This third one, Kevin saw at an open house yesterday (while I was finishing up Kriti), and quite liked. The photos don't look super-impressive to me, but he keeps telling me that these photos are really misleading, so I'm trying to reserve judgement. It's priced less than #2, but still notably more than #1. But as we're seeing with our place, list prices are misleading, and may have little to do with final sale price.

Appts. at 11, 12, and 1 today -- we'll see what we think. Opinions?

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We saw the three houses,…

We saw the three houses, and I think house #2 is out of the running. It has many good features, including a gorgeous butler's pantry, but the kitchen is not only outdated; it's just too small, and I can't even figure out how to renovate it to make it functional. Right now, the fridge is jammed into the pantry. Sad.

But the other two houses are just beautiful. The interior of the Beautiful Gunderson is much prettier in person than in the photos. The owner does professional restoration, and he's kept his house in gorgeous condition, a fabulous example of the Craftsman style, with tons of details that enhance the look. The renovated attic (master suite) and basement (guest suite) are a little more generic, but that's probably to be expected. I think we could move in there with no problem, and need to do very little to be happy there. It's also plenty big enough to suit our expected needs.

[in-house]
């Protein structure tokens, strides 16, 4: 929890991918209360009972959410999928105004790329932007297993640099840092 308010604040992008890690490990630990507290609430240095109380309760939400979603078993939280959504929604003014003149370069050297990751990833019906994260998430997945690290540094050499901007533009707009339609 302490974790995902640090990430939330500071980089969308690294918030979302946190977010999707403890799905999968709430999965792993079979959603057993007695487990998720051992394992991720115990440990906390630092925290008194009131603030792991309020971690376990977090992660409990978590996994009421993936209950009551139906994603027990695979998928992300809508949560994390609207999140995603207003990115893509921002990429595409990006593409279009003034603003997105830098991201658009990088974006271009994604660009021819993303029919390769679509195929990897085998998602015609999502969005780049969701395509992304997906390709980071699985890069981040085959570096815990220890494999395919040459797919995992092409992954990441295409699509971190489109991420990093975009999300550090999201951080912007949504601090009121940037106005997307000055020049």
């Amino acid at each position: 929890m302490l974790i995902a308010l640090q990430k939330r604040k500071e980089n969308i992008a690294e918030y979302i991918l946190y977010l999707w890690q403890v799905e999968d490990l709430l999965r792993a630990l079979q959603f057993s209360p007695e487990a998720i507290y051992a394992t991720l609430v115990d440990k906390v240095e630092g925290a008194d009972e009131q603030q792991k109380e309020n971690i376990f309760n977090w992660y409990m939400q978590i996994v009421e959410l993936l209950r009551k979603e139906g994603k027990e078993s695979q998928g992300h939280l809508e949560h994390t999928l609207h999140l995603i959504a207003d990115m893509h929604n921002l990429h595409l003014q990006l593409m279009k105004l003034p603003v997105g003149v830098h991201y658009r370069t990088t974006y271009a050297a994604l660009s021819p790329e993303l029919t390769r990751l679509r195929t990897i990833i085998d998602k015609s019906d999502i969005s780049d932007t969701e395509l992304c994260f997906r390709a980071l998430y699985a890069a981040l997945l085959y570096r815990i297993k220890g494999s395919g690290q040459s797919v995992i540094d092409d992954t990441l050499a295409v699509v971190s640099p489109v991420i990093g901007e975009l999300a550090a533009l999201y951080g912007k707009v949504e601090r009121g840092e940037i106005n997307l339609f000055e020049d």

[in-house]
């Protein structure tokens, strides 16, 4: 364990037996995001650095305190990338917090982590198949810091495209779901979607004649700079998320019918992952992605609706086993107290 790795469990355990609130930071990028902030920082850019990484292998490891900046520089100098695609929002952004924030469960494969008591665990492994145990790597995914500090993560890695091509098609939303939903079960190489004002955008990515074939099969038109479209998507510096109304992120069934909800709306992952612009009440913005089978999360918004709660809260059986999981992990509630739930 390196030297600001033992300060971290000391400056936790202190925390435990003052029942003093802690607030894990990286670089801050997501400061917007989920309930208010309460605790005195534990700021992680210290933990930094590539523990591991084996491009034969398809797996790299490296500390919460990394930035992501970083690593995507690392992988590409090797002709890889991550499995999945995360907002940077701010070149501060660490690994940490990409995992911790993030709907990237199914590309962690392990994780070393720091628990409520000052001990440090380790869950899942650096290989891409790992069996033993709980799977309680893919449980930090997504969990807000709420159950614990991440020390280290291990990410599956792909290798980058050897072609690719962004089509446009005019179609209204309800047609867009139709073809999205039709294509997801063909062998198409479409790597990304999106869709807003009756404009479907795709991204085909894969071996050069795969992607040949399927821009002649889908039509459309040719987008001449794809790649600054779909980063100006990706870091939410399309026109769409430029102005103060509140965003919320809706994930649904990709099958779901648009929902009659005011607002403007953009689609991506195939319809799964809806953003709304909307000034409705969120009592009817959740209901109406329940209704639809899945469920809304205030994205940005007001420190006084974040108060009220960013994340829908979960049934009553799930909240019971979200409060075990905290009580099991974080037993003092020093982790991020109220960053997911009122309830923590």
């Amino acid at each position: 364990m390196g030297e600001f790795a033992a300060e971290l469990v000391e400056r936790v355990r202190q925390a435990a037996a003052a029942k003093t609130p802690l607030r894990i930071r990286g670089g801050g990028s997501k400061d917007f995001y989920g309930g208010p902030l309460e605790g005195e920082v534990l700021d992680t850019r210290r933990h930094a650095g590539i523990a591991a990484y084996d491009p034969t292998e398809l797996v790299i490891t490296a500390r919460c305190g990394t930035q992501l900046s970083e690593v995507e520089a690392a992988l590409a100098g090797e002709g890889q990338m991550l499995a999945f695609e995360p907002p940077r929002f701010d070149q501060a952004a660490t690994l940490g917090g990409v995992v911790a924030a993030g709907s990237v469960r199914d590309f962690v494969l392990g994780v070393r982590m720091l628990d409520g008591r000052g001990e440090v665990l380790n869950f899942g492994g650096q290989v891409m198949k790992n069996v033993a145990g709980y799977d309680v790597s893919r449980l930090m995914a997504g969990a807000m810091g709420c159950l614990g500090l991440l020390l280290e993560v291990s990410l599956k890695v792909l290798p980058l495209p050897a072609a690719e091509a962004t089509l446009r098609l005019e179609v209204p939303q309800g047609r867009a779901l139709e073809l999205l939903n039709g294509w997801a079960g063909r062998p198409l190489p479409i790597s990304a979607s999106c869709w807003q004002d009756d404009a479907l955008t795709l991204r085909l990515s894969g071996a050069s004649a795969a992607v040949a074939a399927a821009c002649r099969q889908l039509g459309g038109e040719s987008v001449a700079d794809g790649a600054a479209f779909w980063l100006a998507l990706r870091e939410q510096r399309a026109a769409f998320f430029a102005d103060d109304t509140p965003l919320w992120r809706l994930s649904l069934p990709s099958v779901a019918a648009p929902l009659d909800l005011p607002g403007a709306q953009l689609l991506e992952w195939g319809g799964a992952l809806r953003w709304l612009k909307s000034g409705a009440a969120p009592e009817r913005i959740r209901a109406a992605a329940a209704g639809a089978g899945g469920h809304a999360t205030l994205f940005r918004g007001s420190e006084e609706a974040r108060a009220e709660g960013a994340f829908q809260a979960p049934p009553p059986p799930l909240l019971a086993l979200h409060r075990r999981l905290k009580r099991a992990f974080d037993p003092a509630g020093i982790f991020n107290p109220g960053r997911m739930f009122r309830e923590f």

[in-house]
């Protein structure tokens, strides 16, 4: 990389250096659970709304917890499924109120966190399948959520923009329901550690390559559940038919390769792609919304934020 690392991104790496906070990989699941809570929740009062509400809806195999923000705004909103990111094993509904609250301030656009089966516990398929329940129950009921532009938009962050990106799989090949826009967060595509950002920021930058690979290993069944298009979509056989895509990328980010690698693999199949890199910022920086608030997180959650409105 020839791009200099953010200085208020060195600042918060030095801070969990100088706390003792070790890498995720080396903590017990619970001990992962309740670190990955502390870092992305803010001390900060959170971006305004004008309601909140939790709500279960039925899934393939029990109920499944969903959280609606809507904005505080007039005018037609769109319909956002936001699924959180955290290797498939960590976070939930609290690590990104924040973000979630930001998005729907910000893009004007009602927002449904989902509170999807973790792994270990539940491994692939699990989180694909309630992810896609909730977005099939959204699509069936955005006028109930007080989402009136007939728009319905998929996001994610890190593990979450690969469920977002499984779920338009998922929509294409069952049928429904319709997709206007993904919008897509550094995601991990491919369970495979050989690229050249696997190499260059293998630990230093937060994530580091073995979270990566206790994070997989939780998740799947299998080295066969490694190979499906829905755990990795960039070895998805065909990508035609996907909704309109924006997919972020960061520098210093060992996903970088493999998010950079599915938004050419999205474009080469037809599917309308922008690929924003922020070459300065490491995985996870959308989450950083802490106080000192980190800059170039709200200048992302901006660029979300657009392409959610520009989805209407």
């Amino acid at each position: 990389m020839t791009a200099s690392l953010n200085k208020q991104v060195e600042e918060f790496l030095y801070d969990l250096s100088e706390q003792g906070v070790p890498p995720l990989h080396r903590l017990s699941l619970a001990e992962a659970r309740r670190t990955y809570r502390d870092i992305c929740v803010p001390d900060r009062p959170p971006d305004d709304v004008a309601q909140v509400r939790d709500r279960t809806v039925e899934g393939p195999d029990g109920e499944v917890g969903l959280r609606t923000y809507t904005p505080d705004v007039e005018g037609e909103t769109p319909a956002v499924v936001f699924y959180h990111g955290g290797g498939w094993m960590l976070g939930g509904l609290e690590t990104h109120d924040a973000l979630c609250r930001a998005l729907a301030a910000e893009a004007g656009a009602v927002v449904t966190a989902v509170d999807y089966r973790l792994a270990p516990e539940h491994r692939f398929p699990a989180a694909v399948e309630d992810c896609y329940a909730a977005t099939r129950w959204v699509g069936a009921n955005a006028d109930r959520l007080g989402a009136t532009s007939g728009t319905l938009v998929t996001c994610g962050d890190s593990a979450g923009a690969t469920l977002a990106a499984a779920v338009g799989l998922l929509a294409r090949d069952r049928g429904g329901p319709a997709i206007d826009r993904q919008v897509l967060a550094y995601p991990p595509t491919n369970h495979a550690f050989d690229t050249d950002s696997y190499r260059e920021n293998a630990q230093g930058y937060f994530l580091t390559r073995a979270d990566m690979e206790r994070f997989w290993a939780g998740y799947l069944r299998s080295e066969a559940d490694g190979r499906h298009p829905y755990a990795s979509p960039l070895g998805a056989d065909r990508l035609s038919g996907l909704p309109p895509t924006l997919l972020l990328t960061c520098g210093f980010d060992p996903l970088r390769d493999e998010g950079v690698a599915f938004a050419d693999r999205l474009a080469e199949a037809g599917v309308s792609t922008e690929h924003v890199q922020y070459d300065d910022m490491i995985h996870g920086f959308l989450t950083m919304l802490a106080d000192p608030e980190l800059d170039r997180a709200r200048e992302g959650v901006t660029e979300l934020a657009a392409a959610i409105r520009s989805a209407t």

On the other hand, I'm afraid I've just fallen in love with the Mad Hatter house. It's also much prettier in person than in the photos. These people need to get better photographers. It's huge -- they haven't even bothered to finish the attic, and it's still a ton of space -- something like 5000 square feet. Large rooms and plenty of them. And it's just full of medieval-style details; fleur-de-lis art glass windows everywhere, including on interior pocket doors, for example. If the previous Victorian was like walking into a Jane Austen novel, this house is more than a little like walking into a castle. It's got a wood-burning fireplace in the living room, and a gas fireplace in the master bedroom. Even the murals (of which there are quite a few too many) include one I might be tempted to keep -- one room comes with walls painted with gryphons and magic-themed bookshelves; totally adorable. I could rave about the positives for quite a while -- and it's listed at quite a bit lower than the Beautiful Gunderson. But there's a but, of course -- it'd need a lot of work.

Not only would we want to paint most of the interior walls (and that's a lot of walls), but the exterior is overdue for a coat of paint, which may well be around $30,000 all by itself (due to all the fancy Victorian detailing and the hugeness of it), and need to be re-done every decade or so. At least one bathroom sorely needs to be redone, for another $10K, and two others could use some help too. (Of course, that does give me an excellent excuse to redo them all in gorgeous (expensive) stonework and really enhance the medieval feel. :-)

There are a ton of Gunderson-style homes in Oak Park, so if we don't get this one, there are going to be lots more that would work almost as well, or better. Kevin does want to look into at least 3-4 more that are high on his list. But there are very few large Victorians on the market in our price range. This one's been sitting a long time, but as recent experience has shown, that doesn't necessarily prove it's going to stick around. I wants it.